This critical study of Arendt explores the sources and dangers of political alienation in the West from the citizen republics of classical antiquity to the consumer societies of modern liberal democracies. It is a sympathetic appraisal of the high promise and great perils of the political life.
In memoriam of Vernon Venable, American philosopher who for four decades was a master teacher in the history of Western philosophy, author of an important study of Marx, and the seminal spirit in the development and flourishing of the program in philosophy at Vassar College.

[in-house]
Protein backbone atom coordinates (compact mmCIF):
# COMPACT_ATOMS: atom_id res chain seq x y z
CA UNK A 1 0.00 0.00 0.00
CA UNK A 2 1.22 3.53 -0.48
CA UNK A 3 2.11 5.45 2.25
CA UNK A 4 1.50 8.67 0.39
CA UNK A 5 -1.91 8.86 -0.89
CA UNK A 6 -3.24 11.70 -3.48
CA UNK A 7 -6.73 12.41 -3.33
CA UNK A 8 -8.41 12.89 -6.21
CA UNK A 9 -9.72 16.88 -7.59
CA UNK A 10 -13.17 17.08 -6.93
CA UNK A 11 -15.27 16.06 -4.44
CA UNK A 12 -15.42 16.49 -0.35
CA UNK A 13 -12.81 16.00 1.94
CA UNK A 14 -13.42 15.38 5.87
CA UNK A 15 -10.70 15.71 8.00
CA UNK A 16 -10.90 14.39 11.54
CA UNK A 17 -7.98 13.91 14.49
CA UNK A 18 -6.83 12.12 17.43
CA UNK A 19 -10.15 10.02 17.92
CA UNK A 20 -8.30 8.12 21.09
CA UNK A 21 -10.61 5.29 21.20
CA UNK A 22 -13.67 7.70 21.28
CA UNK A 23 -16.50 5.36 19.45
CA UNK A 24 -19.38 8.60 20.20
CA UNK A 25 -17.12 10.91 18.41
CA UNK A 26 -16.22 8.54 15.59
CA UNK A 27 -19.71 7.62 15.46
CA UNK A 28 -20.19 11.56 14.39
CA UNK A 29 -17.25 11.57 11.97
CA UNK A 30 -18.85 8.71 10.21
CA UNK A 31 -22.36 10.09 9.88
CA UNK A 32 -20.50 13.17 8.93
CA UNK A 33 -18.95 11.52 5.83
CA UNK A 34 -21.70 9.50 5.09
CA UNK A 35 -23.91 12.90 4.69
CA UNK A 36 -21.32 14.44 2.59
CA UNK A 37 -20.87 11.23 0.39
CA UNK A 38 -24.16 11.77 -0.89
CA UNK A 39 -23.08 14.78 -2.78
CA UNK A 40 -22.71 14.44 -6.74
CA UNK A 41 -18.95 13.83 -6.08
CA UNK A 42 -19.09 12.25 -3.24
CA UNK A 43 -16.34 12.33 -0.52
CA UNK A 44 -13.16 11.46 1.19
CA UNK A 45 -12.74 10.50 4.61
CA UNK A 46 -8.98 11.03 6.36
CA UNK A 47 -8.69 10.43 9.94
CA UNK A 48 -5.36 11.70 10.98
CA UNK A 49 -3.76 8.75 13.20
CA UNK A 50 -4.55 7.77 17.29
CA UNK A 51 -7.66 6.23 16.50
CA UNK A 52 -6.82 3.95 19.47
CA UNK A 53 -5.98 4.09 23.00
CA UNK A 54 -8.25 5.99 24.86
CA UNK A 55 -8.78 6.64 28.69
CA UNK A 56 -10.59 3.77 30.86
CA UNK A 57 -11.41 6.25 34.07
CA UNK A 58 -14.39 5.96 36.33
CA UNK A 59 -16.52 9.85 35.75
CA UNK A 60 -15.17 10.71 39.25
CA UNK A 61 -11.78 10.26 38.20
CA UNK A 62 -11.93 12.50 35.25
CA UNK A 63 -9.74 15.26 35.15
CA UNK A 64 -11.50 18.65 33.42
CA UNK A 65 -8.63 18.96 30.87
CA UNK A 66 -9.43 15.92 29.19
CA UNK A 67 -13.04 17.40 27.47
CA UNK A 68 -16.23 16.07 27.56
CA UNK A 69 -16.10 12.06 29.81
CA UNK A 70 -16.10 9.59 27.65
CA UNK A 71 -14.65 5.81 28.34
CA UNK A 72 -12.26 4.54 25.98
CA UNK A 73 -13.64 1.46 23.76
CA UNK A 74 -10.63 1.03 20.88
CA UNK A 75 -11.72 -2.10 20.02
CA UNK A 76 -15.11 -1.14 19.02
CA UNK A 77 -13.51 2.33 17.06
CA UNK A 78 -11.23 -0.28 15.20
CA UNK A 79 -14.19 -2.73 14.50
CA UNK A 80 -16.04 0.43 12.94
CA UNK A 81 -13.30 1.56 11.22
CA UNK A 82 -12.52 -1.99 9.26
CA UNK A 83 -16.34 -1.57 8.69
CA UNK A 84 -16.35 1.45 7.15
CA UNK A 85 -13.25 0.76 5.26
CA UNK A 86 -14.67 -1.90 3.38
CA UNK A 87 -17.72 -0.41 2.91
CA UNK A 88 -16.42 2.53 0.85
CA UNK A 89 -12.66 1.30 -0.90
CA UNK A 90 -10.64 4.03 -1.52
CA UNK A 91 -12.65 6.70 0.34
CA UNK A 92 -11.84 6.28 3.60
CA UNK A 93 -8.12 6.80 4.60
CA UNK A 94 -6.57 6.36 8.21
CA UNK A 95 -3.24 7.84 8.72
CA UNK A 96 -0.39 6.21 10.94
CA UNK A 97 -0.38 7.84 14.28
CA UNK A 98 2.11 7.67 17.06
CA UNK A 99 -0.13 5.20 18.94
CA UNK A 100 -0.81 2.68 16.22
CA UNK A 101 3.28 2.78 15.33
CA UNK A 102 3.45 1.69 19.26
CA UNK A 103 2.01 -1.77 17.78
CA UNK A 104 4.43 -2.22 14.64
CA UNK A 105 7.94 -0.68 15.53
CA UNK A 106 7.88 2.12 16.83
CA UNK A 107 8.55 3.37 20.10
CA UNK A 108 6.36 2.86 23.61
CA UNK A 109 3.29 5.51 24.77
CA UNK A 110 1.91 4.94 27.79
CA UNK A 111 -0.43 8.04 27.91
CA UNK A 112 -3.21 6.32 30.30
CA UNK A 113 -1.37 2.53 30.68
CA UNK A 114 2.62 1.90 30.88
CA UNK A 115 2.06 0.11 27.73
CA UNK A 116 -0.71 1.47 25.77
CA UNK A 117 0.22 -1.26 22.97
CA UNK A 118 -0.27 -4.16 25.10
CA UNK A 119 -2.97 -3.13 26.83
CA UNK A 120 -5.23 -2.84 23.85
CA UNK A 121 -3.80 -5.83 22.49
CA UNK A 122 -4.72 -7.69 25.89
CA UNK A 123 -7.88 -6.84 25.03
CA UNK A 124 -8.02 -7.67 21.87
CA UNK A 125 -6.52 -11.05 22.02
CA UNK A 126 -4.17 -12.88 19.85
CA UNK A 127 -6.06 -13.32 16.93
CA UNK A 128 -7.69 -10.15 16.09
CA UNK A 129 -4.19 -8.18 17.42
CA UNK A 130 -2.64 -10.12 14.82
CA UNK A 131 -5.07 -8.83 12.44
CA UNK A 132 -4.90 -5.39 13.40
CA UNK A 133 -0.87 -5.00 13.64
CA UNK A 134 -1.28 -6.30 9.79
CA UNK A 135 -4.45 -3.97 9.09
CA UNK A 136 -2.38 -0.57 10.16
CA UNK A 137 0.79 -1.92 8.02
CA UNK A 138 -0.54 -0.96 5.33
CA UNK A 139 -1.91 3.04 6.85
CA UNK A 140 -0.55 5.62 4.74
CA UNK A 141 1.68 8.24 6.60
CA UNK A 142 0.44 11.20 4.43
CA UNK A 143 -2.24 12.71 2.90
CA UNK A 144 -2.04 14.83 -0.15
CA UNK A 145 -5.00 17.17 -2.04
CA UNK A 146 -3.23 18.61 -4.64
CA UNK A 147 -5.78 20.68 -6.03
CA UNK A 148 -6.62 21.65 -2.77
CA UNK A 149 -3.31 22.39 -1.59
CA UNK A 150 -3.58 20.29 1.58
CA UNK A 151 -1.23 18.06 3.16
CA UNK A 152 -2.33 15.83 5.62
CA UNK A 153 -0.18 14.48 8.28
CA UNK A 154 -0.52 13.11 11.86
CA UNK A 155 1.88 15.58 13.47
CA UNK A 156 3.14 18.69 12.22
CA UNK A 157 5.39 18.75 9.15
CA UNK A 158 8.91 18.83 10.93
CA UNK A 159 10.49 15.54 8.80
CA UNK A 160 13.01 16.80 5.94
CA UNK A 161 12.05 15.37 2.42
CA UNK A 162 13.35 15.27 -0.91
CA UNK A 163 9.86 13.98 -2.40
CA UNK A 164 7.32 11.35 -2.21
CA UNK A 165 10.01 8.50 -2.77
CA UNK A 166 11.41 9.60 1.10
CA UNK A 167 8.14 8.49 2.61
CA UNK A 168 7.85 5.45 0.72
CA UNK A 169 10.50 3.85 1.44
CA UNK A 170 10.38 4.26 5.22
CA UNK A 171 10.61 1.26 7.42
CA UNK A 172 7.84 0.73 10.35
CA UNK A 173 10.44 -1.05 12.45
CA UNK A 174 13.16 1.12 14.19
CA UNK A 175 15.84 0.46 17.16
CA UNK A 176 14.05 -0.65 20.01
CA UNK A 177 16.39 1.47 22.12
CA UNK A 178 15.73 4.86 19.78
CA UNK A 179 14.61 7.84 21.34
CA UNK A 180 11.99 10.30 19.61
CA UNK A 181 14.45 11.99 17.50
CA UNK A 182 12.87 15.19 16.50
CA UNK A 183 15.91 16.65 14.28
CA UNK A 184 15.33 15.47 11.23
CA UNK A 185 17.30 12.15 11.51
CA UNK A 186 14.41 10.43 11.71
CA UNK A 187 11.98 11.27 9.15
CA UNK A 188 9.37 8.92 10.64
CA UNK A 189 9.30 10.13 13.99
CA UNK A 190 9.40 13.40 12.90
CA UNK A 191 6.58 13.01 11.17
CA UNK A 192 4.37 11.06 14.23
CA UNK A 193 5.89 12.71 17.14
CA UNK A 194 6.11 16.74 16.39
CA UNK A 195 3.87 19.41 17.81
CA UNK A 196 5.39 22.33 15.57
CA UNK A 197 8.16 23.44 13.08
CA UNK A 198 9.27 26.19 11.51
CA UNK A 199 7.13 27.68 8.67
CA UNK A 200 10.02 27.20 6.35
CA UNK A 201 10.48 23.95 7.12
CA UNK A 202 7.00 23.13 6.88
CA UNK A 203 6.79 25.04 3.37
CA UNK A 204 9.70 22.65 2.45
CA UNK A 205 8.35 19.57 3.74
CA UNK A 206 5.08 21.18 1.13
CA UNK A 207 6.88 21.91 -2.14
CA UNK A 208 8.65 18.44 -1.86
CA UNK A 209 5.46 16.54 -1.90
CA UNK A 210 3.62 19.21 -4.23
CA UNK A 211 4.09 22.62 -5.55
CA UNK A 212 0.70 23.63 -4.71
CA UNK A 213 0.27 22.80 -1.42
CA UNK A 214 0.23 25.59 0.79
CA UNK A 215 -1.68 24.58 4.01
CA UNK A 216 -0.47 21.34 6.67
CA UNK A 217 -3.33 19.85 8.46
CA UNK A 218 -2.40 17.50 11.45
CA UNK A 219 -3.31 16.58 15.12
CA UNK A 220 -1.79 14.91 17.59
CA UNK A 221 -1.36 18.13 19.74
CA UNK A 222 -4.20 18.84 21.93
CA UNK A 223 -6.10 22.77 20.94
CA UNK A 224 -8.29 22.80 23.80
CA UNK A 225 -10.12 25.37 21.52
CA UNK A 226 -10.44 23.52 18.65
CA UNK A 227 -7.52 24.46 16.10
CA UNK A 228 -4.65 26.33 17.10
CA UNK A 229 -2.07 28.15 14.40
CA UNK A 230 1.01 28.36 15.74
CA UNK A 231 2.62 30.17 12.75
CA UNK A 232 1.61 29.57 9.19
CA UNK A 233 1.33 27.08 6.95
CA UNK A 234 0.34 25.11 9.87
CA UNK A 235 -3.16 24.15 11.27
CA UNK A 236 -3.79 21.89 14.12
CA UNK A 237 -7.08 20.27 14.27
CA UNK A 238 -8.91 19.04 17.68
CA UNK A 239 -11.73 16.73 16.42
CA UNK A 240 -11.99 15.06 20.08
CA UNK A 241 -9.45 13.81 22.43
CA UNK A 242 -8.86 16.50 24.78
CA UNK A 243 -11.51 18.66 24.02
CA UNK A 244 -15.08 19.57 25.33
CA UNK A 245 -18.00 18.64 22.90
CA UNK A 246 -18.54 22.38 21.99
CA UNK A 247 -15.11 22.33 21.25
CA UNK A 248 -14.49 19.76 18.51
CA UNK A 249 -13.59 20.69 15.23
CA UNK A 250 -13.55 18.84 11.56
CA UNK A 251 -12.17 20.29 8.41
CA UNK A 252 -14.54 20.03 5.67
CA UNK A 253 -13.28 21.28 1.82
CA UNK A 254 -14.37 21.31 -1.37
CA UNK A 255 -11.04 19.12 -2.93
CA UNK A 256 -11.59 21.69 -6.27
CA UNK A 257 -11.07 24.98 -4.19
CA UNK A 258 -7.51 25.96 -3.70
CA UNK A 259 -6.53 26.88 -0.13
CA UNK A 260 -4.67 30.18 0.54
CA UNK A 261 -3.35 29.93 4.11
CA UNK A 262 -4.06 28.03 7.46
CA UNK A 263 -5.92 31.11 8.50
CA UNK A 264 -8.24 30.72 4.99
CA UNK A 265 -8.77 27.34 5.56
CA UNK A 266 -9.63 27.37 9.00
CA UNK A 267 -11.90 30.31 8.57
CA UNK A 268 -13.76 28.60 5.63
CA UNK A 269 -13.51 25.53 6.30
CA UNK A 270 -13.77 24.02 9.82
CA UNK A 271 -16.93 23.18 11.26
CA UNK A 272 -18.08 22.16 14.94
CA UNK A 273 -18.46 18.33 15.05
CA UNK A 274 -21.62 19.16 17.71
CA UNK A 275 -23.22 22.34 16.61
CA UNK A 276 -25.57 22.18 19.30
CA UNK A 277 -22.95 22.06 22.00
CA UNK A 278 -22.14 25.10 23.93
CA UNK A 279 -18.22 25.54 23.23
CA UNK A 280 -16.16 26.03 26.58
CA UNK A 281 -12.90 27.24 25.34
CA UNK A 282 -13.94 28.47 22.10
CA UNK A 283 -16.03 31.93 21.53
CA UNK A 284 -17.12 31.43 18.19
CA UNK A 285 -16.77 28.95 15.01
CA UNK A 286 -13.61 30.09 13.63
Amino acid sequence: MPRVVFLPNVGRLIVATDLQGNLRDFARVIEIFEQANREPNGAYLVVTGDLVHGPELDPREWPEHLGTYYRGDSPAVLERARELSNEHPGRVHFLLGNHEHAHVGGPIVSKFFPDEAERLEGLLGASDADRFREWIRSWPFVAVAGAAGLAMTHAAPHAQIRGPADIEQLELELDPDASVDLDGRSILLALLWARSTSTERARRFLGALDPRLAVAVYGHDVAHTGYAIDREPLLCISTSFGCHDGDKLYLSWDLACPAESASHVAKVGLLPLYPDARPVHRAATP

Summary 1. Ecologists and conservation biologists consider many issues when designing a field study, such as the expected value of the data, the interests of the study species, the welfare of individual organisms and the cost of the project. These different issues or values often conflict; however, neither animal ethics nor environmental ethics provides practical guidance on how to assess trade-offs between them. -/- 2. We developed a decision framework for considering trade-offs between values in ecological research, drawing on the (...) field of ecological ethics. We used a case study of the population genetics of three frog species, in which a researcher must choose between four methods of sampling DNA from the study animals. We measured species welfare as the reduction in population growth rate following sampling, and assessed individual welfare using two different definitions: (i) the level of suffering experienced by an animal, and (ii) the level of suffering combined with loss of future life. -/- 3. Tipping the tails of tadpoles ranked as the best sampling method for species welfare, while collecting whole tadpoles and buccal swabbing of adult frogs ranked best for the first and second definitions of individual welfare, respectively. Toe clipping of adult frogs ranked as the worst sampling method for species welfare and the first definition of individual welfare, and equal worst for the second definition of individual welfare. -/- 4. When considering species and individual welfare simultaneously, toe clipping was clearly inferior to the other sampling methods, but no single sampling method was clearly superior to the other three. Buccal swabbing, collecting tadpoles and tail tipping were all preferred options, depending on the definition of individual welfare and the level of precision with which we assessed species welfare. -/- 5.Synthesis and applications. The decision framework we present can be used by ecologists to assess ethical and other trade-offs when planning field studies. A formal decision analysis makes transparent how a researcher might negotiate competing ethical, financial and practical objectives. Defining the components of the decision in this way can help avoid errors associated with human judgement and linguistic uncertainty. (shrink)